Government regulatory and legislative policies are critical for building healthy food environments as they limit availability, affordability and access of unhealthy food while increasing that of healthier alternatives [59, 60]. The most commonly used regulatory and legislative policy interventions are targeted at limiting the amount of harmful ingredients like sugar, salt and fats in foods. While the cost effectiveness and public health impact of these interventions have been demonstrated , it is widely acknowledged that they are difficult to develop and implement mainly due to perceived negative impact on economic sectors . For instance, South Africa is one of the few African country that has managed to implement a ‘sugar tax’ at 10–11% per litre of sugar sweetened drinks for health purposes . In contrast, the small tax in place in Zambia was introduced primarily for revenue raising purposes [22, 64]. This weak regulatory and legislative policy environment for nutrition in Zambia is likely to be exploited by the ‘big food’ industry as they look to expand to newer markets in developing countries [65, 66].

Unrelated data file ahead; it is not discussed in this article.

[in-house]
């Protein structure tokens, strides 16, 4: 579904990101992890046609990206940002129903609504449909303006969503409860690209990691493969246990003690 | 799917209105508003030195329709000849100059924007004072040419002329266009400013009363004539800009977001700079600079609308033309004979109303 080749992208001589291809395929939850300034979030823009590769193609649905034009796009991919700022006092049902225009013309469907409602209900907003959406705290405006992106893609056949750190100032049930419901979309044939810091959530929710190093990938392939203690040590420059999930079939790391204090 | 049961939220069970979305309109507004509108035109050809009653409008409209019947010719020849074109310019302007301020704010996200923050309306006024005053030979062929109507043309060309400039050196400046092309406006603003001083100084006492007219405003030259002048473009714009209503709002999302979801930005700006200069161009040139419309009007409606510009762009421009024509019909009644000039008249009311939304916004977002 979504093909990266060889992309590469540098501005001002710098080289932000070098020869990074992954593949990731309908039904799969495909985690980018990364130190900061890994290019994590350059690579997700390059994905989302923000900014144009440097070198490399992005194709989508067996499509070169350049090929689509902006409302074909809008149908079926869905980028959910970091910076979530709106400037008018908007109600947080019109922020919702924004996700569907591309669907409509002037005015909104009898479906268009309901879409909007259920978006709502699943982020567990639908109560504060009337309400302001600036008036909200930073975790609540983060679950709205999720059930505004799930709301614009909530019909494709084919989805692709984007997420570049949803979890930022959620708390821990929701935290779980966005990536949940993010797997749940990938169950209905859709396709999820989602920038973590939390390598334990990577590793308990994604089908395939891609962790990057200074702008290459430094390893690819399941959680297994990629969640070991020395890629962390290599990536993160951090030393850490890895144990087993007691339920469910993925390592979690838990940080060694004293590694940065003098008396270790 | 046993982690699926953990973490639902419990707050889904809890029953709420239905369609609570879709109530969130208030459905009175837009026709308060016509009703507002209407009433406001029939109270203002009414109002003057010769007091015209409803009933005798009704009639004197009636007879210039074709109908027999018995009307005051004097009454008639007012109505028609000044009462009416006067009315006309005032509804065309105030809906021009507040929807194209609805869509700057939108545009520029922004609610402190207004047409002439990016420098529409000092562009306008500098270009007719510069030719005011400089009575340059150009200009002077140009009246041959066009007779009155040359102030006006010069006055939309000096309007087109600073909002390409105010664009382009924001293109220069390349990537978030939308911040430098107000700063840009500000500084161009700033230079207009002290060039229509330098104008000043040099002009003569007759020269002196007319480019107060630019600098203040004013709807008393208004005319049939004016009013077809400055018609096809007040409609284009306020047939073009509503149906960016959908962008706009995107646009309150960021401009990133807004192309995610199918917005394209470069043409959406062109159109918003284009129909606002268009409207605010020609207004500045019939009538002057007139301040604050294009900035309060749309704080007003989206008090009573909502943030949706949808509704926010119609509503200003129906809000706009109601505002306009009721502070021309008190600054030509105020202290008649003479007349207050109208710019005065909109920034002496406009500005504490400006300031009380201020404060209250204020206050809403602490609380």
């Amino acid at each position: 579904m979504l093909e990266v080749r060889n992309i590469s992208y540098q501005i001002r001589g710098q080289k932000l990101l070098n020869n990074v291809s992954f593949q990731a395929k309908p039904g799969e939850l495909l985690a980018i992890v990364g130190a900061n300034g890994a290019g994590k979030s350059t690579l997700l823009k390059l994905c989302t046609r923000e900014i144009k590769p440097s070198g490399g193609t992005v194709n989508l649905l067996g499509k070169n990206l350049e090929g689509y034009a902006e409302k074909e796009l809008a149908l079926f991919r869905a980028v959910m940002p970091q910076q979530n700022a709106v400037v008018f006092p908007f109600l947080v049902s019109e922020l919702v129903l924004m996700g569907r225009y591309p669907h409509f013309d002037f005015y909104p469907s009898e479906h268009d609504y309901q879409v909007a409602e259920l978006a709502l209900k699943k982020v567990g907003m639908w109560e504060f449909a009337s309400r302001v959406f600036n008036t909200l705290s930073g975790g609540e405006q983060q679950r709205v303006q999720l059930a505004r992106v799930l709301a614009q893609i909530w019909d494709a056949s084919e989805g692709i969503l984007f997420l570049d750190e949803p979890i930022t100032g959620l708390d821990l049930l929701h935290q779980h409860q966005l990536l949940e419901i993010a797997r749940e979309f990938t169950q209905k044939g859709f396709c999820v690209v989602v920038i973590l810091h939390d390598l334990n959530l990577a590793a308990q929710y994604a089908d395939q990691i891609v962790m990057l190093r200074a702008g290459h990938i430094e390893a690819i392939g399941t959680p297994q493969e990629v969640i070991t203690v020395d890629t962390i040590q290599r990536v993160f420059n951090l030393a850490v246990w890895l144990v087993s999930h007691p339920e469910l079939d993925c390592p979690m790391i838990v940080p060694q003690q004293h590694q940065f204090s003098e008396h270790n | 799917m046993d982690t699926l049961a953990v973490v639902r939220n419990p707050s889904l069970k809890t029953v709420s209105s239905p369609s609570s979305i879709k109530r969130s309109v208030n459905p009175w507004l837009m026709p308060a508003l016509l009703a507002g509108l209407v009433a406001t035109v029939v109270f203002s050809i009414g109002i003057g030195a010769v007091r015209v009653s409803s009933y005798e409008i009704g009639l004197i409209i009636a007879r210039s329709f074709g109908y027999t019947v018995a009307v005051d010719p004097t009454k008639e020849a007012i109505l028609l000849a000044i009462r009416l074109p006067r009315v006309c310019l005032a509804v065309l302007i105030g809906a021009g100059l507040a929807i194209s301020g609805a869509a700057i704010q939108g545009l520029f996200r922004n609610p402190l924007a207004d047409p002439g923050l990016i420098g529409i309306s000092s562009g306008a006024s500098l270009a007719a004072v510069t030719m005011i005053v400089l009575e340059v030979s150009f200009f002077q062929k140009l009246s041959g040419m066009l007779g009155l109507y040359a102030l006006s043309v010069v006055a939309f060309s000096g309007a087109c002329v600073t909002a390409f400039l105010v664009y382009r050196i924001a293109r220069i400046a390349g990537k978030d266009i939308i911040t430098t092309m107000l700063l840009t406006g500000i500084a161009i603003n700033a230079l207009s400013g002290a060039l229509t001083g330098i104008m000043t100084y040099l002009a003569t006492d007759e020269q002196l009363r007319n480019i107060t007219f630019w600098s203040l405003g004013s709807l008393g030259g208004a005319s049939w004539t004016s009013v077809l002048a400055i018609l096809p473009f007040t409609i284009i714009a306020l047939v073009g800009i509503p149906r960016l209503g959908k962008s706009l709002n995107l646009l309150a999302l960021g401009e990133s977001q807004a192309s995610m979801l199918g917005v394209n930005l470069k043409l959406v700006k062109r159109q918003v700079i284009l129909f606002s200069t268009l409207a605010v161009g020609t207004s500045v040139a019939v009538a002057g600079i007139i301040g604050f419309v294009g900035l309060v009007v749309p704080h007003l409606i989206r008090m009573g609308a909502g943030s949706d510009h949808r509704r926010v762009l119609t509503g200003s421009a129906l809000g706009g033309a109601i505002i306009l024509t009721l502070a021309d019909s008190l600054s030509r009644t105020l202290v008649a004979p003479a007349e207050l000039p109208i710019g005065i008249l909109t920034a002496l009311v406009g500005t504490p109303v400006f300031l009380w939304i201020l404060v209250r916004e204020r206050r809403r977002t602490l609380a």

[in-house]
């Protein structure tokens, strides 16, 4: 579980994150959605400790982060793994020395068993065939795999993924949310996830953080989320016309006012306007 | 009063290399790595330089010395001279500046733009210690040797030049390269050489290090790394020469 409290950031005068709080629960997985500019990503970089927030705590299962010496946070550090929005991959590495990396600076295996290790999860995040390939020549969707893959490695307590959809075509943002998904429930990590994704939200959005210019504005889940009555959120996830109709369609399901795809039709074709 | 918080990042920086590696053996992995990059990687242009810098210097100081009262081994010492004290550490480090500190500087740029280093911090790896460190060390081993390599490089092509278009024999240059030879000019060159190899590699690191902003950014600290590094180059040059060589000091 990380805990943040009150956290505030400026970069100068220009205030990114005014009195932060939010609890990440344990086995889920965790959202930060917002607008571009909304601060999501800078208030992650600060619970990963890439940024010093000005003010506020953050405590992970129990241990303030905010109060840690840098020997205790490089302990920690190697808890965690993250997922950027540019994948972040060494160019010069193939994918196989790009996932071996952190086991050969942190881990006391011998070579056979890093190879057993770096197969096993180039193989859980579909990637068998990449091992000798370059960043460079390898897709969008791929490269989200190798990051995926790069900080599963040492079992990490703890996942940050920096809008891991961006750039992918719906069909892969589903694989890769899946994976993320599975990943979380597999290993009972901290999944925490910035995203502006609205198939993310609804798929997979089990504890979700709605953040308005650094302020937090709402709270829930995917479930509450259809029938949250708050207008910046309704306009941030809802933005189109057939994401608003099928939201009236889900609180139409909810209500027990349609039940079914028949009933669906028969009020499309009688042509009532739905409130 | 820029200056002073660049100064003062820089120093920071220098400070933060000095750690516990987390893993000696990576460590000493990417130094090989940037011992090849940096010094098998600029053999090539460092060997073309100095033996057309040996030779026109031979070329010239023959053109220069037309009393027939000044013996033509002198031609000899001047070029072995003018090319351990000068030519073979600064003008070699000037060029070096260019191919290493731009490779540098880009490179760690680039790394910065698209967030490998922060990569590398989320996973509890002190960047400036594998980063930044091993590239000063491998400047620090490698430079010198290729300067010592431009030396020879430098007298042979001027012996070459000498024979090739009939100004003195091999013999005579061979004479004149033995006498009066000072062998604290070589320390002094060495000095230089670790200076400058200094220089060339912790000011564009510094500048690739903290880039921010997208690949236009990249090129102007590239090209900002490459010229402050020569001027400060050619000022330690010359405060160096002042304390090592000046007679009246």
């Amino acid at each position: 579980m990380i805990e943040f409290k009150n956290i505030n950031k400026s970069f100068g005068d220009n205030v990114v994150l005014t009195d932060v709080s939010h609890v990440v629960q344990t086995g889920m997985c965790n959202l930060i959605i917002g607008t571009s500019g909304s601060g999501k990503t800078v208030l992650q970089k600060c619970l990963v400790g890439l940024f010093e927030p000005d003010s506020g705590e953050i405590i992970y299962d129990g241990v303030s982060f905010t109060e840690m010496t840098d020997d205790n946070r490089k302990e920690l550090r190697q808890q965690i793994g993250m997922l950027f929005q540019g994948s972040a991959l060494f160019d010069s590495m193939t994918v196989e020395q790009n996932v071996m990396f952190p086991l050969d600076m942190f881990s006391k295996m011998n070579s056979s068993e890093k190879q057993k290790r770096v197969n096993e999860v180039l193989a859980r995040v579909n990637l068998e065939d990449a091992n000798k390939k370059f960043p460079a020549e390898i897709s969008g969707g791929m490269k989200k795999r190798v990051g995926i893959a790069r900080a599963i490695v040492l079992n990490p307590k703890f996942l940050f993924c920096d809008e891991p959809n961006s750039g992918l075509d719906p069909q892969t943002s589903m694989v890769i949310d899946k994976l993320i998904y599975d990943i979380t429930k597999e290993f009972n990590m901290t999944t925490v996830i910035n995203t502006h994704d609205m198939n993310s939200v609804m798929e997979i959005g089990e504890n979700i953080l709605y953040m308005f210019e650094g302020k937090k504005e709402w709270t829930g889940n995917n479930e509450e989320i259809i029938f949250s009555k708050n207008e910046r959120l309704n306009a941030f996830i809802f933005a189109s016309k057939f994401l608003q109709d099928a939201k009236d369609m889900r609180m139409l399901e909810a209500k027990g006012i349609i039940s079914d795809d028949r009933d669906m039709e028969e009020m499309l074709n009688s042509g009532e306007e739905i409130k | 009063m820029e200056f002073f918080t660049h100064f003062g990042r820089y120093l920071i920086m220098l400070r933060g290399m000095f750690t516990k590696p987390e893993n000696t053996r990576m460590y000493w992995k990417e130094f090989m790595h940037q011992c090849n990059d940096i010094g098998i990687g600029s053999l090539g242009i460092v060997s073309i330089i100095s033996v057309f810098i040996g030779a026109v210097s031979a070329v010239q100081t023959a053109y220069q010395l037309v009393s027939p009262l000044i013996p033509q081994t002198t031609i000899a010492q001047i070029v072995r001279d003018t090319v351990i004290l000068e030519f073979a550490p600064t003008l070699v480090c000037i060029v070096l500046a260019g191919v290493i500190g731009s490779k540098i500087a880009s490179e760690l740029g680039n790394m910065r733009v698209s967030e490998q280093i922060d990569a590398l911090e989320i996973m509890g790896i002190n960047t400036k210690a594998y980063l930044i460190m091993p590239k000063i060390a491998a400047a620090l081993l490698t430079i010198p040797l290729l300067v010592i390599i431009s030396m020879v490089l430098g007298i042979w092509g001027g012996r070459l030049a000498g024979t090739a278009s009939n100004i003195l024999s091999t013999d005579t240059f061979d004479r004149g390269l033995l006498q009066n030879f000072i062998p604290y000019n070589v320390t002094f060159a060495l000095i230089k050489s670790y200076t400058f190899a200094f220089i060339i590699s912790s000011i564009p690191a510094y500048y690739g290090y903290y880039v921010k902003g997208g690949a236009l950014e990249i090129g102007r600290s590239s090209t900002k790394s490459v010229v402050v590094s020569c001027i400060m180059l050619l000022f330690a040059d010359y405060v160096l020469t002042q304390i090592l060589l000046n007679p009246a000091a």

Policy development theories show that successful prioritization and effective policy design are not only dependent on government and political will. The key stages in policy development of complex problems like nutrition, including agenda setting, policy formulation and implementation, require a combination of actors and are therefore prone to actor influences according to their interests and power [67, 68]. Evidence shows that activities of industry affiliated actors like lobbying and litigation against governments continues to challenge the introduction of effective measures, such as taxations, in many countries [69,70,71,72,73,74]. In Zambia, lobbying by industry and government stakeholders from the economic sector was instrumental in the very minimal sugar tax of 3% being recommended . Adding to the complexity of regulatory and legislative food environment policy measures is the fact that implementation requires additional policy frameworks outside the primary sector. Our analysis identified key regulatory frameworks such as the competition and consumer protection act, food safety act and food and nutrition act that can be leveraged to introduce and/or strengthen regulatory policies, including marketing restrictions and labeling. In addition, there is evidence of cross sectoral policy coherence on some nutrition goals in Zambia’s policy documents. There is a critical opportunity for the Government of Zambia to further strengthen the coherence of policies across key nutrition sensitive sectors to increase the likelihood of implementing cross sectoral programmes like taxations and ensure the policy measures in one sector do not undermine the goals of other sectors.